Nearly 40 defense companies were impacted in SolarWinds breach

Thirty-seven companies reported being involved in the SolarWinds hack, a reminder of one of DOD's biggest cyber weaknesses.
Aerial view of the United States Pentagon, the Department of Defense headquarters in Arlington, Virginia, near Washington DC, with I-395 freeway and the Air Force Memorial and Arlington Cemetery nearby.
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Thirty-seven defense industrial base companies were hit by the sweeping SolarWinds supply chain hack attributed to the Russian government.

The companies reported their impacts to the Department of Defense, which said it was not breached itself in the hack.

The announcement came in congressional testimony Tuesday as DOD is trying to secure its supply chain from hackers. Previously, suspected Chinese hackers were able to gather reams of data on sensitive defense programs by attacking the networks of contractors and subcontractors that handle sensitive information, which has proven to be the weakest point in the DOD’s supply chain.

“I believe we had 37 companies that reported [specifically] 44 different reports,” Rear Adm. William Chase, the deputy principal cyber advisor for the DOD, told the Senate Armed Services Cybersecurity Subcommittee. The hearing focused on DOD’s defense industrial base policy.


Under the Cybersecurity Maturity Model Certification (CMMC) program, the DOD is working to shift its contracting cybersecurity requirements from simple self-attestation to having third-party assessors inspect contractor networks to ensure they are complying with requirements. The program has five levels of cyber maturity, with level one only requiring simple security measures and level five involving advanced and more-expensive cybersecurity operations to ensure networks can withstand persistent attacks.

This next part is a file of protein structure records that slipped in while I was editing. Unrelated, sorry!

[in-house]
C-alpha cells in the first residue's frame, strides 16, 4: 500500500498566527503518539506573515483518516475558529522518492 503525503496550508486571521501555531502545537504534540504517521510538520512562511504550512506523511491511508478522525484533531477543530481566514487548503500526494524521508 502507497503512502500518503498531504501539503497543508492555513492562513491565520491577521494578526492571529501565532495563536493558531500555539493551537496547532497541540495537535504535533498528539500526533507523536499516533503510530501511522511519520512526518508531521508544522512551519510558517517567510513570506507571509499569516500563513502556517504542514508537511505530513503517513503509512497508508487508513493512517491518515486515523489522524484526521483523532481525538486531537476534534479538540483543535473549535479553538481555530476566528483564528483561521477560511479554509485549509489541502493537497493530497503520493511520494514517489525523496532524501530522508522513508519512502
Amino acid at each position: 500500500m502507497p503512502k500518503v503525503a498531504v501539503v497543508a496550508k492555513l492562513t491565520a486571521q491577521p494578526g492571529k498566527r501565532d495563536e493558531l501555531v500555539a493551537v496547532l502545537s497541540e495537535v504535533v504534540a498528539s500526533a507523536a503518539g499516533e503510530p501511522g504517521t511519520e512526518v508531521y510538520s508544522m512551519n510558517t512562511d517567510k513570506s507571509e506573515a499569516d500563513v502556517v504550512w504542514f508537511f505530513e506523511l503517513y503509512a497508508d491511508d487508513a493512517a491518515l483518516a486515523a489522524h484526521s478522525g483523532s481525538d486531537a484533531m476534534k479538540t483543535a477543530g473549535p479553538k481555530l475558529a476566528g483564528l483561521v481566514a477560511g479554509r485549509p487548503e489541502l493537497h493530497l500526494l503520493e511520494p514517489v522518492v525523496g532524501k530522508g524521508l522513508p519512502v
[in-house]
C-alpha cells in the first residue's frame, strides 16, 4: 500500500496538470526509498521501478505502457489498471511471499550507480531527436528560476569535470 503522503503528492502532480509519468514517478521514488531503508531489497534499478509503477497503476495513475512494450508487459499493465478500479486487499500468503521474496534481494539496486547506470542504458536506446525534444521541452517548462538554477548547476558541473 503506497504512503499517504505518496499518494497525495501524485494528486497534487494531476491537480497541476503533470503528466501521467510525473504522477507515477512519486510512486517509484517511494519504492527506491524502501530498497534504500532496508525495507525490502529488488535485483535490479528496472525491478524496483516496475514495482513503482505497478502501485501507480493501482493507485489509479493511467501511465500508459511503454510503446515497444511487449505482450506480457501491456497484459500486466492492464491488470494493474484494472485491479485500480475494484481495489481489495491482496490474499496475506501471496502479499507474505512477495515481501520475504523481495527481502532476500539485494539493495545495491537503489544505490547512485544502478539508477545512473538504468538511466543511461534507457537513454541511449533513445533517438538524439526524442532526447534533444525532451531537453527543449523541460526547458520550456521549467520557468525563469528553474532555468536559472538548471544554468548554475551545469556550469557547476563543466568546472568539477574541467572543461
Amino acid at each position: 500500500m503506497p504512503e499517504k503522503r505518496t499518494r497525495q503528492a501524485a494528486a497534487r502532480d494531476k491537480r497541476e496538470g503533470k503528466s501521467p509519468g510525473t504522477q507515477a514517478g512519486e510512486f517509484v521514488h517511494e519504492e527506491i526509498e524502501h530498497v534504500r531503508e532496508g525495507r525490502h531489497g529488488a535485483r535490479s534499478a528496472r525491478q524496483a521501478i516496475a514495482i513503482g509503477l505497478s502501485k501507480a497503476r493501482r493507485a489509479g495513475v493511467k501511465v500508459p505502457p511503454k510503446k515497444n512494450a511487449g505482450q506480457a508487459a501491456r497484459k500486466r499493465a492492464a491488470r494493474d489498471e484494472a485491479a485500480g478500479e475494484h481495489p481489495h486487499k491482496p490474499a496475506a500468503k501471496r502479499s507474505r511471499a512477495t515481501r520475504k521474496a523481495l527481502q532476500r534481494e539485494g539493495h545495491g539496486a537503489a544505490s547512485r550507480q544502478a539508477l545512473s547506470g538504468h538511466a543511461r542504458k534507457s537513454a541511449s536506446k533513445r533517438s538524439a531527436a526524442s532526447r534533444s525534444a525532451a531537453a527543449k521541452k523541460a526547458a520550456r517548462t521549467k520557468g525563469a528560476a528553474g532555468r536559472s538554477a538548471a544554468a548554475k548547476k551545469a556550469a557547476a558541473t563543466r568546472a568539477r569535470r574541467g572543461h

Chase said there is a chance a CMMC level five could have stopped the SolarWinds hack had they been in place, but the program is still in its infant stages.

“Neither the department nor the defense industrial base may never be able to completely secure industry’s networks and controlled information, but our goal must be to complicate and frustrate adversary planning and operations such that they cannot conduct them with impunity or at scale,” Chase added.

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